Naomi Osaka Abandoned by the French Open, Mental Health Spotlighting


  • Naomi Osaka left the French Open and opened up about her anxiety and depression.
  • Behavior change coach and anxiety specialist Gemma Perlin told Insider that anxiety can be “debilitating.”
  • Visit the Insider homepage for more stories.

Naomi Osaka left the French Open this year after announcing she would not hold post-match press conferences due to anxiety.

The 23-year-old was fined $ 15,000 for skipping a press conference and was threatened with expulsion from the tournament if she continued to do so.

Announcing her resignation on social media, Osaka said she has experienced bouts of depression since 2018 and receives “huge waves of anxiety” before speaking to the media, Kelly McLaughlin and Scott Davis of the Insider reported.

“I feel really nervous and I find it stressful to always commit and give the best answers I can,” wrote the current world number two tennis player. “So here in Paris I already felt vulnerable and anxious, so I thought it was best to exercise self-care and skip press conferences.”

A post shared by Naomi Osaka (@naomiosaka)

The Osaka post was greeted with an influx of support from other athletes including Serena and Venus Williams, Usain Bolt, Coco Gauff and Sloane Stephens.

Social anxiety can lead to a fear of social situations

Behavioral change coach is an anxiety specialist Gemma Perlin he told Insider that the anxiety could be “debilitating.”

Social anxiety is an overwhelming fear of social situations, according to Perlin.

“It will feel like a very out-of-body experience. This is not something that can be easily controlled or that you can just sweep away,” Perlin told Insider.

For those suffering from anxiety, it can be “debilitating”.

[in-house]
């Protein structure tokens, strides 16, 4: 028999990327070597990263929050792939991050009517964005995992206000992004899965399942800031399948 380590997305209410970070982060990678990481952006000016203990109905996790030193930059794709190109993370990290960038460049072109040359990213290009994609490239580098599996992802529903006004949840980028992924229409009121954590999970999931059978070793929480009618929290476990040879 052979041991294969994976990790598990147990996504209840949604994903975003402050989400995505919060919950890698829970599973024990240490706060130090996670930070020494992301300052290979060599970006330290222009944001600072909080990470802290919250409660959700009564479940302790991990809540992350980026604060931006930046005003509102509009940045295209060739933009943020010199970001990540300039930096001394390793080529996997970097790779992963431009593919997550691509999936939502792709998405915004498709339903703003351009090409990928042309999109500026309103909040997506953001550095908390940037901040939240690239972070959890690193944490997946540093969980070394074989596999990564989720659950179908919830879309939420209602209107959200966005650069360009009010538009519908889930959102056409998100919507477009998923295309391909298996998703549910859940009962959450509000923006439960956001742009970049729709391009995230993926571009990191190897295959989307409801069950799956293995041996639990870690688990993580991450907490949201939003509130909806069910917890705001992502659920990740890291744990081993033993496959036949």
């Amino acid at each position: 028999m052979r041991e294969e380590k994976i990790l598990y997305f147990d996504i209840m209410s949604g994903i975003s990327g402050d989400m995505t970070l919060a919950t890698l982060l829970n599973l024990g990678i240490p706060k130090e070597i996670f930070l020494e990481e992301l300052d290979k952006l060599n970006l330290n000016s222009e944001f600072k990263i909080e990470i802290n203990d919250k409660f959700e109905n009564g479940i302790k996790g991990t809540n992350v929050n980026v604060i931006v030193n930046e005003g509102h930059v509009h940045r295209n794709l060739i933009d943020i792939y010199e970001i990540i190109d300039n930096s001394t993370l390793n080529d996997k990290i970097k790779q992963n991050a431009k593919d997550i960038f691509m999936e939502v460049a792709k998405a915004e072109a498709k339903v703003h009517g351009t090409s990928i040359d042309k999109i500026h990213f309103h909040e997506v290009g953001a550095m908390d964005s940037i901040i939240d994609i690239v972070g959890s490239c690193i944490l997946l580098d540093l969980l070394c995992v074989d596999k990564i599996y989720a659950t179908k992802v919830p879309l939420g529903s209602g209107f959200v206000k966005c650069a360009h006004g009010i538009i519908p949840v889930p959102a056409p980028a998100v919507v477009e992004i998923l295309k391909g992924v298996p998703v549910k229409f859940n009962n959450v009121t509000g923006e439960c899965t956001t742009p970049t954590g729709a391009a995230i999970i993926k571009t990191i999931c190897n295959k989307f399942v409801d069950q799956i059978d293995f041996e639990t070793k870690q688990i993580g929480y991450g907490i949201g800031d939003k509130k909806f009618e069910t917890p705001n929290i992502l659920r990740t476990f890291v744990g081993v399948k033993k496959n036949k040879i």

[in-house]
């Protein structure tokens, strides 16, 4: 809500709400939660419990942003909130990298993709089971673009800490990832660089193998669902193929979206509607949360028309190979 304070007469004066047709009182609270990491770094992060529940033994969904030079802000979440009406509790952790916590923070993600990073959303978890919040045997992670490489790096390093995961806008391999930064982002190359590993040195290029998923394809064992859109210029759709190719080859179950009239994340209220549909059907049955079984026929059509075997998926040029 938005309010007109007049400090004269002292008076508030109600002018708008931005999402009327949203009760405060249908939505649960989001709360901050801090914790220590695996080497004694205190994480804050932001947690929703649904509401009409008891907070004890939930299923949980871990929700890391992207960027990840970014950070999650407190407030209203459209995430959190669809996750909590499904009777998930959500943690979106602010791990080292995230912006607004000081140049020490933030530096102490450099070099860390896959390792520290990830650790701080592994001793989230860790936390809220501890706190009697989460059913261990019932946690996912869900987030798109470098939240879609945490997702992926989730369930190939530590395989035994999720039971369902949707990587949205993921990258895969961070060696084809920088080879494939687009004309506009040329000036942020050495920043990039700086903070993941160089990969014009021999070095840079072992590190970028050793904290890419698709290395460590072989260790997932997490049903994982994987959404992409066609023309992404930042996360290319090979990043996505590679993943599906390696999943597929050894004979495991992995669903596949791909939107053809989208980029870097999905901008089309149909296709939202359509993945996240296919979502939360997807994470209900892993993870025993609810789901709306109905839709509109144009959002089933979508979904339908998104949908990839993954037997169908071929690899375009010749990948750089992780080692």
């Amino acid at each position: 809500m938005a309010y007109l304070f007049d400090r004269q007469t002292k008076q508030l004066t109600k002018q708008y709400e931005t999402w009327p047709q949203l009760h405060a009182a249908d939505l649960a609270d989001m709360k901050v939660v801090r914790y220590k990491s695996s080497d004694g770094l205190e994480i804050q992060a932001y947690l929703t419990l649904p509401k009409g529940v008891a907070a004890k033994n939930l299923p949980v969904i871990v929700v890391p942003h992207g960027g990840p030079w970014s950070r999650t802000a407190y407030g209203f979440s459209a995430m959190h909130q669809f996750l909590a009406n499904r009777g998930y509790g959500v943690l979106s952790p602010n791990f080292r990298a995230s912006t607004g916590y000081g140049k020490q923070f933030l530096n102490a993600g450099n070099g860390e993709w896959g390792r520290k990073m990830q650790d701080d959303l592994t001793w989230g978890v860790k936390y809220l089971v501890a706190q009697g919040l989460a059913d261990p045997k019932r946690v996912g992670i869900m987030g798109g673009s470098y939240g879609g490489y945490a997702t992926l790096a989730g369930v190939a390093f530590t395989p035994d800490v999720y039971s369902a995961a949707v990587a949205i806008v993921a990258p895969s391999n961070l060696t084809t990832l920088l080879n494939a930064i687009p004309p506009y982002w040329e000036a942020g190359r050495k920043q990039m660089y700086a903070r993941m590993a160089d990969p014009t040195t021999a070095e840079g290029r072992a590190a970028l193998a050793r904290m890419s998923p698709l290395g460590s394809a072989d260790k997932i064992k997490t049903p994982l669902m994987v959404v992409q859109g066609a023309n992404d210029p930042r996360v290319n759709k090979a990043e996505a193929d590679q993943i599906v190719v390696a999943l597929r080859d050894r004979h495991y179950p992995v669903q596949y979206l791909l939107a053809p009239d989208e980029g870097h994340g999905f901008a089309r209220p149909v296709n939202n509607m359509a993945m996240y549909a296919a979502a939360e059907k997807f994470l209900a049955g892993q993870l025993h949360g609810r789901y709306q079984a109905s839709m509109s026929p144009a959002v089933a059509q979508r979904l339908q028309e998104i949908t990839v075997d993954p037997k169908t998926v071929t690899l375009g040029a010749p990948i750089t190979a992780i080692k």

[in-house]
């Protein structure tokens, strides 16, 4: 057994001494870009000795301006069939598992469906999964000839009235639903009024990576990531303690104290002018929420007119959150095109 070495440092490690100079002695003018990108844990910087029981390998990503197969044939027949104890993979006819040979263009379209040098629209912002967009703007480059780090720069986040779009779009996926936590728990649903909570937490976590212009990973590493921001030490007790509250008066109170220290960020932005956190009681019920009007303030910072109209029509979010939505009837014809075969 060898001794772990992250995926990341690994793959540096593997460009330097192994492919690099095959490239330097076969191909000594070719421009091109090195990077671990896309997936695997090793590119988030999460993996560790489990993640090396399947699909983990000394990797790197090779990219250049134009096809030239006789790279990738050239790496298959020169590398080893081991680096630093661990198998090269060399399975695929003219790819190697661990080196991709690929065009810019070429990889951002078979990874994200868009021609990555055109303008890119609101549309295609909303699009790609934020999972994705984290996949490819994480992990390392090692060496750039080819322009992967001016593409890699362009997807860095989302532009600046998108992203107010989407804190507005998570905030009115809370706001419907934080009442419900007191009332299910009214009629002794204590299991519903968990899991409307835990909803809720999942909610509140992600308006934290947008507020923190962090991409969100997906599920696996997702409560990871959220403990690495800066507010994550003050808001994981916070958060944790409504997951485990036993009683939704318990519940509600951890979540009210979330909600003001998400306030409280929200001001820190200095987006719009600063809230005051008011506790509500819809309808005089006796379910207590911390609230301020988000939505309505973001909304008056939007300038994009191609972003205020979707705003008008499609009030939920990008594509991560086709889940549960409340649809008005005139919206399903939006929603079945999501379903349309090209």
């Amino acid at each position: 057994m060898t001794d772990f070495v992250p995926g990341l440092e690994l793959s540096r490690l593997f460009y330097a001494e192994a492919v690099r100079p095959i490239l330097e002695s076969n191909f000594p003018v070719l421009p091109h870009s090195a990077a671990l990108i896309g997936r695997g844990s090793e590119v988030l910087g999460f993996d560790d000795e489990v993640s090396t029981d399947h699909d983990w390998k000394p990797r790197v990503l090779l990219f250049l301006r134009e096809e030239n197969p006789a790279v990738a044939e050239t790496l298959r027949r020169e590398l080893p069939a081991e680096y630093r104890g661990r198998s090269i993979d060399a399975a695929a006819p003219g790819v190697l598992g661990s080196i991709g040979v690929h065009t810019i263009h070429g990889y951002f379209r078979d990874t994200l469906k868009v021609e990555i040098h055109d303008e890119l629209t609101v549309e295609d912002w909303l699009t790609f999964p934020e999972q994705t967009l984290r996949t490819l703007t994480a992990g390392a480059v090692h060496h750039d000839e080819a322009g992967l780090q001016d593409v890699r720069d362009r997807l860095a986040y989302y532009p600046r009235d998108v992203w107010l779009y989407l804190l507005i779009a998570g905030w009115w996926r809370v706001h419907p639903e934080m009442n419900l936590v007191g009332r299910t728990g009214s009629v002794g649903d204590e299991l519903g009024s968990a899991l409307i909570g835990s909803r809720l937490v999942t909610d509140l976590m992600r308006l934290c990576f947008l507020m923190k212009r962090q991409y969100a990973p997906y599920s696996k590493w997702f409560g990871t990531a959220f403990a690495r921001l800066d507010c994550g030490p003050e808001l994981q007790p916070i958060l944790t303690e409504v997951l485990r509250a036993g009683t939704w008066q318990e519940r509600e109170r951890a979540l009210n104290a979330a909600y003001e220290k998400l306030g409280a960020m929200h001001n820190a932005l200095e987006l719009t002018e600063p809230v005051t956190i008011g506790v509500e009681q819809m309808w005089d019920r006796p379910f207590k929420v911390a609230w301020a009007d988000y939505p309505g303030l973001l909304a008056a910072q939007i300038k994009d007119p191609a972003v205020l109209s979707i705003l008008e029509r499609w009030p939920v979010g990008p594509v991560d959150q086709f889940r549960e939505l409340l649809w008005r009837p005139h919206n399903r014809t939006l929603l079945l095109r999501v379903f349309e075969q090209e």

“You may feel like you need to call an ambulance or you feel like you’re dead,” Perlin said.

A post shared by Naomi Osaka (@naomiosaka)

Some people who suffer from anxiety experience it high functioning anxiety, which is more common than many people think, according to Perlin. This type of anxiety means that someone may be successful in some areas, but other high-pressure situations act as a trigger.

“Just because you have debilitating anxiety doesn’t affect you under any circumstances,” Perlin said.

Learning not to be controlled by your triggers is the key for some anxious people, experts say

For most people, it is important to learn how to manage your triggers.

“We work with a lot of people with anxiety and panic attacks, and we’re gradually starting to expose them to their factors that don’t feel like they are being controlled by anxiety,” Perlin said.

The first step to overcoming high-functioning anxiety is to accept that you have it, and it doesn’t mean there’s anything wrong, former executive coach Cherlyn Chong said earlier. Insider’s Lindsay Dodgson.

It’s perfectly possible to overcome your factors, according to Perlin, but you have to work with a professional therapist to do it.


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